Firewood is a crucial part of any cabin or cabin owner’s winter preparations. Not only do you need to make sure you have enough wood to last through the season, but you also need to make sure it’s the right kind of wood.
In this blog post, we’ll go over 9 things you need to know about firewood so you can be prepared for the colder months ahead.
1. Dry wood is the most efficient type of firewood to use because it has lower moisture content and burns more efficiently than wet wood. Dry wood should have a moisture content of less than 20%, which can be tested with a moisture meter or by splitting a few logs and checking for water droplets on the surface of the wood. Dry wood also gives off less smoke, making it easier to maintain a clean fire.
2. The type of wood you use is important because different types of wood burn at different rates and produce different amounts of heat. Hardwoods like oak and hickory are best for burning because they create more heat over a longer period of time. Soft woods like pine and cedar produce more smoke and less heat.
3. It is not recommended to burn green or unseasoned wood because it produces more smoke, creates creosote buildup in your chimney, and has a lower BTU output than seasoned wood. Seasoned wood has been left to sit for at least six months, so it’s best to plan ahead and buy the wood you need for the season.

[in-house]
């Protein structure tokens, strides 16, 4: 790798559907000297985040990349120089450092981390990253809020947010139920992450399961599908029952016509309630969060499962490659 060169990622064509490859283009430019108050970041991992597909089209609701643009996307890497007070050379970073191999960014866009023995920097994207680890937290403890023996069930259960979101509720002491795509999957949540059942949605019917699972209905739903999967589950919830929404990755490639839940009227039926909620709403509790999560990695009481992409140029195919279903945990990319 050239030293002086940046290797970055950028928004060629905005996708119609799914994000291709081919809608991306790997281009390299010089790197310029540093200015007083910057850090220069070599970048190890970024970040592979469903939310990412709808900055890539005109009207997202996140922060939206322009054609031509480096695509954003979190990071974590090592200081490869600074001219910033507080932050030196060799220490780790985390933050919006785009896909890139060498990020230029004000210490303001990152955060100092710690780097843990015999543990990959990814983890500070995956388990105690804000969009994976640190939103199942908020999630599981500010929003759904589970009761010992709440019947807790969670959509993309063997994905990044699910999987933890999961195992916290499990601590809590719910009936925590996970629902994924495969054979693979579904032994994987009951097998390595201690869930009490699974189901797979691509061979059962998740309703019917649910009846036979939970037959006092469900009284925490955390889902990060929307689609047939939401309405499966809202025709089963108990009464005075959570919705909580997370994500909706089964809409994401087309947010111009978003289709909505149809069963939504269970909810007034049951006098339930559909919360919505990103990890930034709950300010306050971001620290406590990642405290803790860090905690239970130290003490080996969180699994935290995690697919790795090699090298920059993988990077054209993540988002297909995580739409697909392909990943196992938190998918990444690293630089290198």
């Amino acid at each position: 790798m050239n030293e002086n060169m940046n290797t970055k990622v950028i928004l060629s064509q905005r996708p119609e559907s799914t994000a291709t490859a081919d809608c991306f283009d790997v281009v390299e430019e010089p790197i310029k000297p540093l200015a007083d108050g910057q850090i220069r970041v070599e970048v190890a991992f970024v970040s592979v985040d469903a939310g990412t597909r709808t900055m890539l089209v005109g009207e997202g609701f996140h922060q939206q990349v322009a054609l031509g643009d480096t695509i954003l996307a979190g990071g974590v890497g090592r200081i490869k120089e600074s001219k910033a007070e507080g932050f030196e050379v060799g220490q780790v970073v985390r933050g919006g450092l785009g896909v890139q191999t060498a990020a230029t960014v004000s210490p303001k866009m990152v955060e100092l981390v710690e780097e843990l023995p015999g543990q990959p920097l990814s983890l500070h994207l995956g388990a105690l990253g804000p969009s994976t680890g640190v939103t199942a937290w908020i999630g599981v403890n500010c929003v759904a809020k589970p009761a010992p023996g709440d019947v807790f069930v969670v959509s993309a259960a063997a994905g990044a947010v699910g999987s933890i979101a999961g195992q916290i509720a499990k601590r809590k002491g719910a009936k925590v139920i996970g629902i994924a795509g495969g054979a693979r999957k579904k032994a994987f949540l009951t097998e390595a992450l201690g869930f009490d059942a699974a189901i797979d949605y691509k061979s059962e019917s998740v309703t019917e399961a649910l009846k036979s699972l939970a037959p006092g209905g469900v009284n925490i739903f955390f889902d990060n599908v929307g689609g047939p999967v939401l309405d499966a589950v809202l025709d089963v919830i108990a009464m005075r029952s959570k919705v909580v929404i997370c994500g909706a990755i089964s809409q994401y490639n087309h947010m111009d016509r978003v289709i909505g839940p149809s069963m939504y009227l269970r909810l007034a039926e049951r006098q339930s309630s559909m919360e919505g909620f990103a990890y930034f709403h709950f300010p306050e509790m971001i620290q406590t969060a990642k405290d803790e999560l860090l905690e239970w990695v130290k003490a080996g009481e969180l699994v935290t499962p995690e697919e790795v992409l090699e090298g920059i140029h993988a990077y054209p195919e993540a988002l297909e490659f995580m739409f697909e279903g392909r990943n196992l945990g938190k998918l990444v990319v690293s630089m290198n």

4. It’s a good idea to stack your firewood off the ground on a pallet or platform to keep it dry and rot-free. Seasoned wood that has been stored properly can last up to five years, so it pays to buy a little extra.
5. Be sure to split your wood into small pieces to burn it. Splitting the wood allows more oxygen to reach the center of the log, helping it burn faster and more efficiently. Smaller pieces also fit better in your fireplace or stove, which means you can store more wood in a smaller space.
6. Firewood should be stored in a dry place away from your home to prevent the spread of pests or disease. It is also important to protect it from the weather by covering it with a tarp or plastic sheet.
7. You should avoid using pressure treated lumber, painted lumber, plywood and other chemically treated lumber as they release harmful toxins when burned.
8. If you want to use logs that have been lying around for a while, be sure to check them for signs of rot or mold before burning them.
9. Always keep safety in mind when handling firewood as splinters and sharp edges can cause serious injury if not handled properly.
Finally, remember to appreciate the quality and beauty of the firewood. Seasoned wood produces a cozy and warm atmosphere that everyone can enjoy in your home or cottage.
With the proper preparation, there’s nothing more comforting than a crackling fire on a cold winter’s night!